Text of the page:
For much of my critical listening, I used the C 368 along with a pair of GoldenEar Triton Five floorstanding speakers—among my favorite 2-way towers—in a pure, simple 2.0 setup. Overall, I loved how engaging and three-dimensional the system sounded. The soundstage reminded me of the rigs I’d put together back in my audiophile purist days, before I became hopelessly addicted to surround-sound. I never found myself testing the amp’s limits under normal listening conditions, even with the volume turned up to live jazz concert levels.
Much as I love the Tritons, during this hands-on, I rotated other pairs of speakers in and out of the system. These ranged from Definitive Technology BP9060s (active subs!) and Emotiva T1 towers (4 ohms!), to Bowers & Wilkins CM6 S2s, KEF R500 floorstanders and KEF Q350 bookshelf units (I used the C368 in the Q350 review). This is not a “monster rig” but you’d be surprised how far 80 watts per channel of load-invariant power gets you.
When I did use subwoofers I did not skimp, I used my reference subs, dual JL F112 V2s—which are self-calibrating. The only catch is there’s no delay adjustment on the C 368, so I made sure the subs were roughly the same distance from my seat as the speakers. But in consideration of how 2-channel systems like this are used, I spent much of my time auditioning the NAD without subs.
Over the course of many listening sessions, the C 368 consistently provided a bracing listening experience with the Triton Five towers as well as the KEF R500s. It had plenty of power on tap to drive the other bookshelf and tower speakers I tried… and drive ’em hard. Furthermore, when I wanted to listen to headphones with the C 368, it always rose to the task and provided plenty of power plus precision. Notably, it can handle high-performance headphones like HiFiMan Edition X V2 and drive them to their full potential with challenging material like the Tron Legacy soundtrack.
Over the course of numerous audiophile-style listening sessions where I sat centered in in the sweet spot, I learned to appreciate the C 368’s fundamental invisibility. With this unit, thanks to its drama-free, neutral, yet meticulous presentation, you’re not listening to a DAC and you’re not listening to an amplifier. Rather, you’re listening to speakers and you’re listening to the music itself—as it should be.
I have many hours of C 368 listening under my belt now. I’ve gone through dozens and dozens of great albums and not once did I think the NAD was adding anything that would not need there, nor taking anything away. Most of the time, I quickly forgot what I was supposed to be reviewing because I was just enjoying the presentation.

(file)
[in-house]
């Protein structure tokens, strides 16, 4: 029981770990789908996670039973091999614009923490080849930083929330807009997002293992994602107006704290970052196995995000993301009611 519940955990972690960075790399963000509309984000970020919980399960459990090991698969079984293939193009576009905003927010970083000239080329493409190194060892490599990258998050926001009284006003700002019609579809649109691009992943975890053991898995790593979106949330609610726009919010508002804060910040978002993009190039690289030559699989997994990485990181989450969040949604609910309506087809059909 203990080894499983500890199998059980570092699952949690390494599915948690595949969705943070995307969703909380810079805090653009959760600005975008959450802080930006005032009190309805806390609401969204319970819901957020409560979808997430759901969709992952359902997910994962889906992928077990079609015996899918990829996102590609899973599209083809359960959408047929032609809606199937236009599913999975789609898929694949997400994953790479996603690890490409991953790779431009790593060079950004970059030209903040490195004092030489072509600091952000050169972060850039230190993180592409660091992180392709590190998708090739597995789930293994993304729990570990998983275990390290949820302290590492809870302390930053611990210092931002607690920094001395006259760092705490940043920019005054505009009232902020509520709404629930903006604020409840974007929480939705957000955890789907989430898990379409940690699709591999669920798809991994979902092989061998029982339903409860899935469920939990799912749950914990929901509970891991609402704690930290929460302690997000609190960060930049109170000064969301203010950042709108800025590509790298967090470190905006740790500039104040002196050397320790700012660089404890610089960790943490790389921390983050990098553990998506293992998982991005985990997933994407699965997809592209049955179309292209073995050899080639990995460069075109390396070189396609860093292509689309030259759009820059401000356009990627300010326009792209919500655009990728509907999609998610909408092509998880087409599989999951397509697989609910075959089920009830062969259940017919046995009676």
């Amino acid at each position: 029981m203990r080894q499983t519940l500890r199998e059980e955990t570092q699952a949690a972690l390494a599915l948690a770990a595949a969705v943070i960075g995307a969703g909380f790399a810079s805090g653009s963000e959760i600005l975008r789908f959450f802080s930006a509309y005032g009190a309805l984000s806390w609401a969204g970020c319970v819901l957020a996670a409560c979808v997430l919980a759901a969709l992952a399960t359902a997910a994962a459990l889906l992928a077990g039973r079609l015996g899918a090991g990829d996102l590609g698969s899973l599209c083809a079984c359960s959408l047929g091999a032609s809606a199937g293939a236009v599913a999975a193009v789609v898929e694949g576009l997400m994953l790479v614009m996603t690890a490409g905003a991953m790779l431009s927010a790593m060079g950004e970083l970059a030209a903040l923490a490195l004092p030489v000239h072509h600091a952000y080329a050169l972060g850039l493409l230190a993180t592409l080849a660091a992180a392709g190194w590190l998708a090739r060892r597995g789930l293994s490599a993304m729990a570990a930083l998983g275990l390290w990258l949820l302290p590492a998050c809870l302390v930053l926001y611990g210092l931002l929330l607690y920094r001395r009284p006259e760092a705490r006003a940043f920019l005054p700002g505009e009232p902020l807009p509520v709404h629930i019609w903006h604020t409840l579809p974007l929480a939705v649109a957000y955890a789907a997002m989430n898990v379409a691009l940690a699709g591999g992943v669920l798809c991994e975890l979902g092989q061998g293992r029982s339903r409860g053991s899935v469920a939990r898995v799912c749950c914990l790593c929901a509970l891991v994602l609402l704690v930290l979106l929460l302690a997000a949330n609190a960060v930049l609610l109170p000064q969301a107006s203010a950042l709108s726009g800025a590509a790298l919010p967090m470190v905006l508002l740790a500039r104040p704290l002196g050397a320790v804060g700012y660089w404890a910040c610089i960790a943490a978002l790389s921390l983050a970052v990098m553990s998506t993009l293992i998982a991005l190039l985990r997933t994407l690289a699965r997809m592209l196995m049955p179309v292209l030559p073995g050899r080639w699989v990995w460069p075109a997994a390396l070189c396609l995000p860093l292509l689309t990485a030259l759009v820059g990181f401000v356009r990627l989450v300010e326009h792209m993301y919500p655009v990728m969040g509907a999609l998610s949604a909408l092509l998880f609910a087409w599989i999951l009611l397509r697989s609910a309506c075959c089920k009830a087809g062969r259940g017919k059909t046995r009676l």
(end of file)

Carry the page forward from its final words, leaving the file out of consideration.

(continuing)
Ultimately, so long as we are talking about solid-state equipment and digital audio, I expect modern, competent designs that utilize quality components to yield impressive results. That’s the case here, this NAD doesn’t get in the way of what you hear. And that applies equally to rock, classical, rap, electronic, jazz, world music, you name it.
The BluOS MDC module gives the C 368 high resolution, multizone audio streaming capability. In addition to this integrated amp, I also have a Bluesound Node 2 streaming player and a Bluesound Pulse soundbar in for hands-on reviews. While multiroom audio is not my focus for this article, in coming weeks I will post reports about those devices and comment on using this C 368 as part of a multi-room hi-res audio streaming system.
In my time with the C 368, I found it to be effectively bulletproof. It served as a transparent conduit for audio signals, converting them from the source to an amplified signal that drives speakers, which is the ultimate goal of any audiophile 2-channel system worth its salt.
Thanks to the inclusion of two MDC slots, C 368 owners who want to add Bluesound or HDMI can do so. Plus it leaves open the possibility of other upgrades in the future, so that your investment in a good hardware foundation is not lost.
If you’re the sort of person who prefers a high-quality, dedicated, purpose-built device—one where all the engineering attention goes into maximizing the fidelity of two channels—the C 368 fits the bill perfectly. It’s not some ridiculously-priced piece of rarefied audiophile gear sold with a brochure full of flowery language. Rather, the C 368 is a tool designed by talented professionals with an eye on both performance and value. Based on my time with one, it will deftly handle driving just about any speaker you send its way.
I’ll gladly further discuss the C 368 in the comments.